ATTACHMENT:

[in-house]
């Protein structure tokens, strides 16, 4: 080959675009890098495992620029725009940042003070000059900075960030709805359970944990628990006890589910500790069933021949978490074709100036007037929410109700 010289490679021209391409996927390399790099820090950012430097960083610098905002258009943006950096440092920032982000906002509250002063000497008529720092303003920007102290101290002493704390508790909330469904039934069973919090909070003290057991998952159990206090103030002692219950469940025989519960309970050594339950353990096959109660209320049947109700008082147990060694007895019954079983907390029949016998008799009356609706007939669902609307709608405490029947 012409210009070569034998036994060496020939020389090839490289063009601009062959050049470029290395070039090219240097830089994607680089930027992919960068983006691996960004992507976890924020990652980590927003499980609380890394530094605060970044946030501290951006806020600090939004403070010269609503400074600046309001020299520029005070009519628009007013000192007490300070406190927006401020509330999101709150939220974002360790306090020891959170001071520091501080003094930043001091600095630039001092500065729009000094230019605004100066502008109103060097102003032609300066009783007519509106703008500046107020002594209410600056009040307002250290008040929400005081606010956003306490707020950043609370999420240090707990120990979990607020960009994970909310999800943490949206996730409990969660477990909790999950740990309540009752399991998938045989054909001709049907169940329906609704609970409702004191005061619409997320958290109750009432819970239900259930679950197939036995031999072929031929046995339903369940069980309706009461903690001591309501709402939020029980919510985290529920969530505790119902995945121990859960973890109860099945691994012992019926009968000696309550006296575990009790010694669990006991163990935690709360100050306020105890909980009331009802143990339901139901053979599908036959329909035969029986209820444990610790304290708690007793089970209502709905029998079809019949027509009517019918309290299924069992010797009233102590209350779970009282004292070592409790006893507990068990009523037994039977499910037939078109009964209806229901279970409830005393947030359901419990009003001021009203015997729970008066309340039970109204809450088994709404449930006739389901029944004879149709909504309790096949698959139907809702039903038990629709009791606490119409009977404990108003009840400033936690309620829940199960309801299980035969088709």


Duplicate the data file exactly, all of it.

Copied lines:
[in-house]
């Protein structure tokens, strides 16, 4: 080959675009890098495992620029725009940042003070000059900075960030709805359970944990628990006890589910500790069933021949978490074709100036007037929410109700 010289490679021209391409996927390399790099820090950012430097960083610098905002258009943006950096440092920032982000906002509250002063000497008529720092303003920007102290101290002493704390508790909330469904039934069973919090909070003290057991998952159990206090103030002692219950469940025989519960309970050594339950353990096959109660209320049947109700008082147990060694007895019954079983907390029949016998008799009356609706007939669902609307709608405490029947 012409210009070569034998036994060496020939020389090839490289063009601009062959050049470029290395070039090219240097830089994607680089930027992919960068983006691996960004992507976890924020990652980590927003499980609380890394530094605060970044946030501290951006806020600090939004403070010269609503400074600046309001020299520029005070009519628009007013000192007490300070406190927006401020509330999101709150939220974002360790306090020891959170001071520091501080003094930043001091600095630039001092500065729009000094230019605004100066502008109103060097102003032609300066009783007519509106703008500046107020002594209410600056009040307002250290008040929400005081606010956003306490707020950043609370999420240090707990120990979990607020960009994970909310999800943490949206996730409990969660477990909790999950740990309540009752399991998938045989054909001709049907169940329906609704609970409702004191005061619409997320958290109750009432819970239900259930679950197939036995031999072929031929046995339903369940069980309706009461903690001591309501709402939020029980919510985290529920969530505790119902995945121990859960973890109860099945691994012992019926009968000696309550006296575990009790010694669990006991163990935690709360100050306020105890909980009331009802143990339901139901053979599908036959329909035969029986209820444990610790304290708690007793089970209502709905029998079809019949027509009517019918309290299924069992010797009233102590209350779970009282004292070592409790006893507990068990009523037994039977499910037939078109009964209806229901279970409830005393947030359901419990009003001021009203015997729970008066309340039970109204809450088994709404449930006739389901029944004879149709909504309790096949698959139907809702039903038990629709009791606490119409009977404990108003009840400033936690309620829940199960309801299980035969088709």